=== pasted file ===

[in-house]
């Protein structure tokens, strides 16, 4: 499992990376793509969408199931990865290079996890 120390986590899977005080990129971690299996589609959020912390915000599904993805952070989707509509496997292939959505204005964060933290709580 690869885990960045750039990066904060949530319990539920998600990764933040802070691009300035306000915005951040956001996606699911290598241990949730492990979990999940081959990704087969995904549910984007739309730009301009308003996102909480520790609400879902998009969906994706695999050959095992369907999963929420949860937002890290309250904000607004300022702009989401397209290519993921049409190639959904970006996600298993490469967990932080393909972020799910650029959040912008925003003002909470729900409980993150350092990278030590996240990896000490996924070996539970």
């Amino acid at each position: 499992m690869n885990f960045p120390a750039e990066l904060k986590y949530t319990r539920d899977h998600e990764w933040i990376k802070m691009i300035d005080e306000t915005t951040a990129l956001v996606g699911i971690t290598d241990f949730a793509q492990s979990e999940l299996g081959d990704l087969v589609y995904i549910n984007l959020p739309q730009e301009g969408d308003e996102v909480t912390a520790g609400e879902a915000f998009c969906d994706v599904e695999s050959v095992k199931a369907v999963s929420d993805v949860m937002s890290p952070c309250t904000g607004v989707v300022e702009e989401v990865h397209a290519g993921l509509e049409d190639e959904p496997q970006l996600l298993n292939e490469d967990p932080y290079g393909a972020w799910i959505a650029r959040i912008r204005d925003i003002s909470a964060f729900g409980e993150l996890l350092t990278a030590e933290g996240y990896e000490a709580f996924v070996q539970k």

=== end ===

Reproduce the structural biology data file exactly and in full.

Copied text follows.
[in-house]
């Protein structure tokens, strides 16, 4: 499992990376793509969408199931990865290079996890 120390986590899977005080990129971690299996589609959020912390915000599904993805952070989707509509496997292939959505204005964060933290709580 690869885990960045750039990066904060949530319990539920998600990764933040802070691009300035306000915005951040956001996606699911290598241990949730492990979990999940081959990704087969995904549910984007739309730009301009308003996102909480520790609400879902998009969906994706695999050959095992369907999963929420949860937002890290309250904000607004300022702009989401397209290519993921049409190639959904970006996600298993490469967990932080393909972020799910650029959040912008925003003002909470729900409980993150350092990278030590996240990896000490996924070996539970």
């Amino acid at each position: 499992m690869n885990f960045p120390a750039e990066l904060k986590y949530t319990r539920d899977h998600e990764w933040i990376k802070m691009i300035d005080e306000t915005t951040a990129l956001v996606g699911i971690t290598d241990f949730a793509q492990s979990e999940l299996g081959d990704l087969v589609y995904i549910n984007l959020p739309q730009e301009g969408d308003e996102v909480t912390a520790g609400e879902a915000f998009c969906d994706v599904e695999s050959v095992k199931a369907v999963s929420d993805v949860m937002s890290p952070c309250t904000g607004v989707v300022e702009e989401v990865h397209a290519g993921l509509e049409d190639e959904p496997q970006l996600l298993n292939e490469d967990p932080y290079g393909a972020w799910i959505a650029r959040i912008r204005d925003i003002s909470a964060f729900g409980e993150l996890l350092t990278a030590e933290g996240y990896e000490a709580f996924v070996q539970k």